Hillary Clinton really loves Antiques Roadshow, feels like an antique herself sometimes

Hillary Clinton.
(Image credit: Yana Paskova/Getty Images)

In this brave new world of smartphones and selfies and instant reactions on Twitter, a 68-year-old politician can begin to feel a bit like a set of 18th century Chinese cups. Or maybe like a Salem block-front desk circa 1760, or a collection of baseball cards from the 1870s Boston Red Stockings.

Hillary Clinton is in many ways an old-fashioned politician, and she knows what it's like to feel like a relic of the past:

In a sense, [Clinton] is daring voters to study her positions, listen to her answers, and not look to her for entertainment or emotional impact. In 2016, that can seem almost risky."I've laid out all of these policies, and look, people kind of made fun of it, because 'Oh, there she goes with another policy,'" Clinton told me. "I'm trying to run a campaign that presents an alternative case." It's telling that a candidate with the name recognition, résumé, and baggage of Hillary Clinton is nonetheless left to present her campaign as an "alternative case.""My husband and I laugh sometimes about the Antiques Roadshow," Clinton told me, referring to the PBS show about antique appraisers that she watches devoutly. "Sometimes we feel like we are the antiques on a roadshow when it comes to politics." [The New York Times Magazine]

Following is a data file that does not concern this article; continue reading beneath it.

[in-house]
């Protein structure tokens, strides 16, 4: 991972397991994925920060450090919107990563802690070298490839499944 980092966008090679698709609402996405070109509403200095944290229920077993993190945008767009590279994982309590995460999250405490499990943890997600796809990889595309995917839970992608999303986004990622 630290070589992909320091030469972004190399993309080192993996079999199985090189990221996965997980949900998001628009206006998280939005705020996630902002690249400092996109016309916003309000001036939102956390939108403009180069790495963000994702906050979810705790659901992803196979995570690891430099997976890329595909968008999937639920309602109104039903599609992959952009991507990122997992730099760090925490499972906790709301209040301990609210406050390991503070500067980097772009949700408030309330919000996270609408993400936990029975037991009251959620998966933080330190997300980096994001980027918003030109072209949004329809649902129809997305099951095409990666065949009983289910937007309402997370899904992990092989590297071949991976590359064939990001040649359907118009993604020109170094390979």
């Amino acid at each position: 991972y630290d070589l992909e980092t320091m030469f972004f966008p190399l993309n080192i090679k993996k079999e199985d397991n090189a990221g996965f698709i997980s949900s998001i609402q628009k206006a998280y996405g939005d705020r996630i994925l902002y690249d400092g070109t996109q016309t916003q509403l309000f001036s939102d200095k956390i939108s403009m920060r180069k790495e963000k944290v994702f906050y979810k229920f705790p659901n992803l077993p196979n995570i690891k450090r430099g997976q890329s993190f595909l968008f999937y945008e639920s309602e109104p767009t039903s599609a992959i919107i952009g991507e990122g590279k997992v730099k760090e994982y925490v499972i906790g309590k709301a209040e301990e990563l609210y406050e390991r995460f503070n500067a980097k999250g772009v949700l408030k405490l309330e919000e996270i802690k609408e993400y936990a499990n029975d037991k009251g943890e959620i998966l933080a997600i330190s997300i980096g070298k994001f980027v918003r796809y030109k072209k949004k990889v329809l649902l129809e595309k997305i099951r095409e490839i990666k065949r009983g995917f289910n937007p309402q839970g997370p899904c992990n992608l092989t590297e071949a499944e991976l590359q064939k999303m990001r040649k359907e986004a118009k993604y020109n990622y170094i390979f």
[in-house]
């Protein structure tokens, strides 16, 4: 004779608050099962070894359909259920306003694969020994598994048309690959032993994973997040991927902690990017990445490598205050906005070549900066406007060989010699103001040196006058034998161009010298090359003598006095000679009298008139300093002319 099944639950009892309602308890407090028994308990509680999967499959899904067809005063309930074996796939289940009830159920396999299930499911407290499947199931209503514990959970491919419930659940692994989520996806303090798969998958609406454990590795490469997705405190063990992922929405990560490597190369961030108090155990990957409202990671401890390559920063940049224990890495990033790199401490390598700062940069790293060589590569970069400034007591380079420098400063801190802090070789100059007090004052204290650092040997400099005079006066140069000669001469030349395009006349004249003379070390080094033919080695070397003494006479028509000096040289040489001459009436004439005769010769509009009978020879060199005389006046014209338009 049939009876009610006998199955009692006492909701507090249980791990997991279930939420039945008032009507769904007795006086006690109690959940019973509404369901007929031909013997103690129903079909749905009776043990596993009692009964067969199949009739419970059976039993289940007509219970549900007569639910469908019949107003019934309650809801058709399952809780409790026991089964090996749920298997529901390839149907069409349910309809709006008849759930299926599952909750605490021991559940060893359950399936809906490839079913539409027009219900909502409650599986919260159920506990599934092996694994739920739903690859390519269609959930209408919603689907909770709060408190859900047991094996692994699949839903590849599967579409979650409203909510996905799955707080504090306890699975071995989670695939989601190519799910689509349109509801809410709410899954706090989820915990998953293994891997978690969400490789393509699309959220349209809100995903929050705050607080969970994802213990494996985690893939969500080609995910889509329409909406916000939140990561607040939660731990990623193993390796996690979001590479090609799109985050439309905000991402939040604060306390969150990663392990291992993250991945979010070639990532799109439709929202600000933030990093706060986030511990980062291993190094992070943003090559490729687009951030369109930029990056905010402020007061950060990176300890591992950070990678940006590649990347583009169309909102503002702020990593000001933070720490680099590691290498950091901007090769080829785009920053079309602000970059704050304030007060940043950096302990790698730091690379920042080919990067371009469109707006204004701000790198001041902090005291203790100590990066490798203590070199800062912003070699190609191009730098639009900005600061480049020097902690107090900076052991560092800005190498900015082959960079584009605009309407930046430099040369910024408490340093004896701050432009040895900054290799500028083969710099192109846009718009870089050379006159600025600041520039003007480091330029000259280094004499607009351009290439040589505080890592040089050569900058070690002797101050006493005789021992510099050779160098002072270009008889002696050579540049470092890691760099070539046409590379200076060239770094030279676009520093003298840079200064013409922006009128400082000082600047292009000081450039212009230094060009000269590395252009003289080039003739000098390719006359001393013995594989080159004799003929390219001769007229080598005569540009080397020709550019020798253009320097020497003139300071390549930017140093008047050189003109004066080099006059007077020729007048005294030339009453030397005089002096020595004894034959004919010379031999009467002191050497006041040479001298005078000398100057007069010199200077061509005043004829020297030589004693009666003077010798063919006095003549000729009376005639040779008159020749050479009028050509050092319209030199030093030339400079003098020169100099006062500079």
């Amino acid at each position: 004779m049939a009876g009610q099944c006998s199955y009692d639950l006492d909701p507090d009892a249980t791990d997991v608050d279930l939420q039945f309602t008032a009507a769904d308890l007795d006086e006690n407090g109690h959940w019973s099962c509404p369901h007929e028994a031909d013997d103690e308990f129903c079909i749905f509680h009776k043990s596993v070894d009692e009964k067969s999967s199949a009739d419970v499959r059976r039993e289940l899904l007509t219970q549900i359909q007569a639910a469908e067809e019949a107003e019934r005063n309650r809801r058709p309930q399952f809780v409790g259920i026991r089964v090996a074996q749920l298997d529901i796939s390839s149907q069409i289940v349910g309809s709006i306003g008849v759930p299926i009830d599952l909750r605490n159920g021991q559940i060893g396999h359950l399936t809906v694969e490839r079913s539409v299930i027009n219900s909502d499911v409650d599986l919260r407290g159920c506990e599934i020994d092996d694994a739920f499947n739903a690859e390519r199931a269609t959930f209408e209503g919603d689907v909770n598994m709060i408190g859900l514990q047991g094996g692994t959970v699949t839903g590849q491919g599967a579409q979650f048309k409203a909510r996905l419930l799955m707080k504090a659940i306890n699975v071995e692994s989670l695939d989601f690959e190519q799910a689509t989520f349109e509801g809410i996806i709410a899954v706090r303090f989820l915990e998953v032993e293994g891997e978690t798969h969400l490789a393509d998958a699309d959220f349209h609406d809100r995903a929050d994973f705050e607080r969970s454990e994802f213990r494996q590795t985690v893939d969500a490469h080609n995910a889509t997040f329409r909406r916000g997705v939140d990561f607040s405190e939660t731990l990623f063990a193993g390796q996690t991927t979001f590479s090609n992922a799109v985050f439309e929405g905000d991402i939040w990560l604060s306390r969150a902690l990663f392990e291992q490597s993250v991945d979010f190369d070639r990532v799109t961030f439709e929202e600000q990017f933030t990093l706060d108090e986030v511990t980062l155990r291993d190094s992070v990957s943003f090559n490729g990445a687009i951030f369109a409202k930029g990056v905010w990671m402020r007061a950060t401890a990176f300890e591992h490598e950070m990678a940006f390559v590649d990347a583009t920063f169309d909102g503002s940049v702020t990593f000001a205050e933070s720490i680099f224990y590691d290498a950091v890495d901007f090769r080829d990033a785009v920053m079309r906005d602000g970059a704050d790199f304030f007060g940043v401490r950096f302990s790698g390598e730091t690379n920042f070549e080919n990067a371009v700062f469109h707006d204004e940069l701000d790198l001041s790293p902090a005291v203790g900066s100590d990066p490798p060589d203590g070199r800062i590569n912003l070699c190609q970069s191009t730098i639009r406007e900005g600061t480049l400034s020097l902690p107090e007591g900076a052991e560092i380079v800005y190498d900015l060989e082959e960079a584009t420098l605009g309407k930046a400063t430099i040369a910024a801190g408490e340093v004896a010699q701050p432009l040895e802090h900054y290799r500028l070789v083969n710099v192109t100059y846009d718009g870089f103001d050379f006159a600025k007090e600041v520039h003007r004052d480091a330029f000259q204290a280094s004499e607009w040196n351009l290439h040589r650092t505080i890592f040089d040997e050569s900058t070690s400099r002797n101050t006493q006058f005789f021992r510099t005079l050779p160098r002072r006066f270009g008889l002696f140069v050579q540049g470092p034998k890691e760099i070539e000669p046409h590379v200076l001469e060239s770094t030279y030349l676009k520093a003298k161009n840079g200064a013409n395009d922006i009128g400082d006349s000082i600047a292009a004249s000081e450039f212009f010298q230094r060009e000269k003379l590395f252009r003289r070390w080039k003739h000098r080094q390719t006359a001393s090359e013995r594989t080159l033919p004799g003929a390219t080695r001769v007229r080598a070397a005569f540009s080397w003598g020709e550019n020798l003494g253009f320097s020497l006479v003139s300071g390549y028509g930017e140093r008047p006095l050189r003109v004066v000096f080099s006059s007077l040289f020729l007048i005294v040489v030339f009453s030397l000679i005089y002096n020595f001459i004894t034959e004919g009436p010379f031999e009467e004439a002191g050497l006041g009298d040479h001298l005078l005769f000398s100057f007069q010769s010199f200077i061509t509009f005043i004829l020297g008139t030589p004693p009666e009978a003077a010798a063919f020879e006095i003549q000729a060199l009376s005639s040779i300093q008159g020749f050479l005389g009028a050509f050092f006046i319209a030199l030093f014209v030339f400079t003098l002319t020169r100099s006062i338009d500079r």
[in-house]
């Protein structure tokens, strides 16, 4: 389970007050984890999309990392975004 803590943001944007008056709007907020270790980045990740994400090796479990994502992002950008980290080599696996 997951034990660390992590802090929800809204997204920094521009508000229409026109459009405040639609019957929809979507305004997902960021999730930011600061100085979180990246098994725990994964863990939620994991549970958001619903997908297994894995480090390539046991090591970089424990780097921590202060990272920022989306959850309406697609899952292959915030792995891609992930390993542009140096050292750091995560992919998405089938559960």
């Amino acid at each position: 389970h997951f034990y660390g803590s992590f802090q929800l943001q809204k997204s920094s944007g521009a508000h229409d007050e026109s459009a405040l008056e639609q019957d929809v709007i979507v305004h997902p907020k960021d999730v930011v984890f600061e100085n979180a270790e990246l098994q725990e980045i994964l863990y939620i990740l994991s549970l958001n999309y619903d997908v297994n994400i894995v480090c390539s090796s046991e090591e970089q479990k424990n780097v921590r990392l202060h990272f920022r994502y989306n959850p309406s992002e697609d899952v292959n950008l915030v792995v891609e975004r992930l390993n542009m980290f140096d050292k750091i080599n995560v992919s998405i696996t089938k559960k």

Clinton is the anti-Donald Trump in many ways, not the least of which is her style of campaigning, as creaky and rickety as it may be in this day and age. Read the entire story at The New York Times Magazine.

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Jeva Lange

Jeva Lange was the executive editor at TheWeek.com. She formerly served as The Week's deputy editor and culture critic. She is also a contributor to Screen Slate, and her writing has appeared in The New York Daily News, The Awl, Vice, and Gothamist, among other publications. Jeva lives in New York City. Follow her on Twitter.